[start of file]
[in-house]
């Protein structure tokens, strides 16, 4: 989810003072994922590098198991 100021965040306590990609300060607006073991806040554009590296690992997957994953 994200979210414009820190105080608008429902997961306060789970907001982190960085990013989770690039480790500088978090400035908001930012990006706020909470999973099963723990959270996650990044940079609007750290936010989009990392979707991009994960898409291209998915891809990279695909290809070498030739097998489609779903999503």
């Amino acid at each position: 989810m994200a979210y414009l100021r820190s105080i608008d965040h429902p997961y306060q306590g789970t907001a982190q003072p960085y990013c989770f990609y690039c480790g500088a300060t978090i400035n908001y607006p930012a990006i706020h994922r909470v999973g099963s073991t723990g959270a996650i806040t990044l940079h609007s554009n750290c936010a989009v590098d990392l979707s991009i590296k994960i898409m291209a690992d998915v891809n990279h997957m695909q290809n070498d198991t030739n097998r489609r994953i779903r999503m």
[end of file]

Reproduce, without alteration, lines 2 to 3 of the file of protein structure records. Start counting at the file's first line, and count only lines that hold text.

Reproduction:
């Protein structure tokens, strides 16, 4: 989810003072994922590098198991 100021965040306590990609300060607006073991806040554009590296690992997957994953 994200979210414009820190105080608008429902997961306060789970907001982190960085990013989770690039480790500088978090400035908001930012990006706020909470999973099963723990959270996650990044940079609007750290936010989009990392979707991009994960898409291209998915891809990279695909290809070498030739097998489609779903999503």
């Amino acid at each position: 989810m994200a979210y414009l100021r820190s105080i608008d965040h429902p997961y306060q306590g789970t907001a982190q003072p960085y990013c989770f990609y690039c480790g500088a300060t978090i400035n908001y607006p930012a990006i706020h994922r909470v999973g099963s073991t723990g959270a996650i806040t990044l940079h609007s554009n750290c936010a989009v590098d990392l979707s991009i590296k994960i898409m291209a690992d998915v891809n990279h997957m695909q290809n070498d198991t030739n097998r489609r994953i779903r999503m």